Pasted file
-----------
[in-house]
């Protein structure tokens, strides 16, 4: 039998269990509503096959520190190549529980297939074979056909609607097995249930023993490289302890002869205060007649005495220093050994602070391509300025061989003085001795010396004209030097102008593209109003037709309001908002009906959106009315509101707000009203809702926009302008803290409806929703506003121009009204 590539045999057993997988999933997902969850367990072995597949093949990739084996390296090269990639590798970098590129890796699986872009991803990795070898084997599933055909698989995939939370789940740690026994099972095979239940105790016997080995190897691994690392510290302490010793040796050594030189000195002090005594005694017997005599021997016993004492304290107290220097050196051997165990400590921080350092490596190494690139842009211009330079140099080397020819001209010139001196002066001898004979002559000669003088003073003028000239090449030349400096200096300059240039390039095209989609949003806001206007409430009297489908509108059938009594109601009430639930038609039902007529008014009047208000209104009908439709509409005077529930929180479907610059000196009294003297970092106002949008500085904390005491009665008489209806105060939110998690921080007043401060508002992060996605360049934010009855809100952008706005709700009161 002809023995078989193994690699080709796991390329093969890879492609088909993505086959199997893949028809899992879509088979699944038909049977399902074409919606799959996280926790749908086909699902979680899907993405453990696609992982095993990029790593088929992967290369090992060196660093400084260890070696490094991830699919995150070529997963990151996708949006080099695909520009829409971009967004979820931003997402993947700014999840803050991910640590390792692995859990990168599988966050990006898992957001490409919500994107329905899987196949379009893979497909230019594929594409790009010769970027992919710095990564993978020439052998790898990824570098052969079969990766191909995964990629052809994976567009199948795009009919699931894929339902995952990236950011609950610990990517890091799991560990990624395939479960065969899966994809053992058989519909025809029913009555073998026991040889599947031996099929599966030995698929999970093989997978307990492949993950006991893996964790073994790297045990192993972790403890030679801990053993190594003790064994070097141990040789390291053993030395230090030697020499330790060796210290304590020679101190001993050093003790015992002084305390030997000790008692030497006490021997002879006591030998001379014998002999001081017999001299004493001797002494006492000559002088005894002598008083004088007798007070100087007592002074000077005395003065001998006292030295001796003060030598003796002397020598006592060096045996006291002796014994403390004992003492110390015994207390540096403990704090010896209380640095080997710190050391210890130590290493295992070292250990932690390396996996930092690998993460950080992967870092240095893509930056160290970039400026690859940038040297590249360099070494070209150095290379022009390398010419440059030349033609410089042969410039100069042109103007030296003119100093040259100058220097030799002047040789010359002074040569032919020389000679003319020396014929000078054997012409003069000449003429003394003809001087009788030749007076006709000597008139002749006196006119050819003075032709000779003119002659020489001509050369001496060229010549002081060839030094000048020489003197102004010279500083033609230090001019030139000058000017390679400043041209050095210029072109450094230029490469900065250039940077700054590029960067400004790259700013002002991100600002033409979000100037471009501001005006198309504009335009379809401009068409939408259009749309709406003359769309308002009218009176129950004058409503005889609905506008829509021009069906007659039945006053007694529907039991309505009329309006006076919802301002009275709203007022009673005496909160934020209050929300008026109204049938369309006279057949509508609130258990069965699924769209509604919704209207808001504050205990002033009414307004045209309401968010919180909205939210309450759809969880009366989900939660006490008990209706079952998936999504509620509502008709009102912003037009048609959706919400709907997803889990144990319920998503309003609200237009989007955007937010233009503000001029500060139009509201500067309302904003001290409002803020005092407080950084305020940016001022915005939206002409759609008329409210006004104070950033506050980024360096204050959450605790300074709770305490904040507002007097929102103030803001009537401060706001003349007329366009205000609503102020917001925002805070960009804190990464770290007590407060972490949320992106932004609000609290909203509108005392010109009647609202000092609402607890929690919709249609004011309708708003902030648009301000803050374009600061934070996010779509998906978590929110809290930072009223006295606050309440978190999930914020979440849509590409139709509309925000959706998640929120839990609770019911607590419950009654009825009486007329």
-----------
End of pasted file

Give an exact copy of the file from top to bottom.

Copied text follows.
[in-house]
């Protein structure tokens, strides 16, 4: 039998269990509503096959520190190549529980297939074979056909609607097995249930023993490289302890002869205060007649005495220093050994602070391509300025061989003085001795010396004209030097102008593209109003037709309001908002009906959106009315509101707000009203809702926009302008803290409806929703506003121009009204 590539045999057993997988999933997902969850367990072995597949093949990739084996390296090269990639590798970098590129890796699986872009991803990795070898084997599933055909698989995939939370789940740690026994099972095979239940105790016997080995190897691994690392510290302490010793040796050594030189000195002090005594005694017997005599021997016993004492304290107290220097050196051997165990400590921080350092490596190494690139842009211009330079140099080397020819001209010139001196002066001898004979002559000669003088003073003028000239090449030349400096200096300059240039390039095209989609949003806001206007409430009297489908509108059938009594109601009430639930038609039902007529008014009047208000209104009908439709509409005077529930929180479907610059000196009294003297970092106002949008500085904390005491009665008489209806105060939110998690921080007043401060508002992060996605360049934010009855809100952008706005709700009161 002809023995078989193994690699080709796991390329093969890879492609088909993505086959199997893949028809899992879509088979699944038909049977399902074409919606799959996280926790749908086909699902979680899907993405453990696609992982095993990029790593088929992967290369090992060196660093400084260890070696490094991830699919995150070529997963990151996708949006080099695909520009829409971009967004979820931003997402993947700014999840803050991910640590390792692995859990990168599988966050990006898992957001490409919500994107329905899987196949379009893979497909230019594929594409790009010769970027992919710095990564993978020439052998790898990824570098052969079969990766191909995964990629052809994976567009199948795009009919699931894929339902995952990236950011609950610990990517890091799991560990990624395939479960065969899966994809053992058989519909025809029913009555073998026991040889599947031996099929599966030995698929999970093989997978307990492949993950006991893996964790073994790297045990192993972790403890030679801990053993190594003790064994070097141990040789390291053993030395230090030697020499330790060796210290304590020679101190001993050093003790015992002084305390030997000790008692030497006490021997002879006591030998001379014998002999001081017999001299004493001797002494006492000559002088005894002598008083004088007798007070100087007592002074000077005395003065001998006292030295001796003060030598003796002397020598006592060096045996006291002796014994403390004992003492110390015994207390540096403990704090010896209380640095080997710190050391210890130590290493295992070292250990932690390396996996930092690998993460950080992967870092240095893509930056160290970039400026690859940038040297590249360099070494070209150095290379022009390398010419440059030349033609410089042969410039100069042109103007030296003119100093040259100058220097030799002047040789010359002074040569032919020389000679003319020396014929000078054997012409003069000449003429003394003809001087009788030749007076006709000597008139002749006196006119050819003075032709000779003119002659020489001509050369001496060229010549002081060839030094000048020489003197102004010279500083033609230090001019030139000058000017390679400043041209050095210029072109450094230029490469900065250039940077700054590029960067400004790259700013002002991100600002033409979000100037471009501001005006198309504009335009379809401009068409939408259009749309709406003359769309308002009218009176129950004058409503005889609905506008829509021009069906007659039945006053007694529907039991309505009329309006006076919802301002009275709203007022009673005496909160934020209050929300008026109204049938369309006279057949509508609130258990069965699924769209509604919704209207808001504050205990002033009414307004045209309401968010919180909205939210309450759809969880009366989900939660006490008990209706079952998936999504509620509502008709009102912003037009048609959706919400709907997803889990144990319920998503309003609200237009989007955007937010233009503000001029500060139009509201500067309302904003001290409002803020005092407080950084305020940016001022915005939206002409759609008329409210006004104070950033506050980024360096204050959450605790300074709770305490904040507002007097929102103030803001009537401060706001003349007329366009205000609503102020917001925002805070960009804190990464770290007590407060972490949320992106932004609000609290909203509108005392010109009647609202000092609402607890929690919709249609004011309708708003902030648009301000803050374009600061934070996010779509998906978590929110809290930072009223006295606050309440978190999930914020979440849509590409139709509309925000959706998640929120839990609770019911607590419950009654009825009486007329």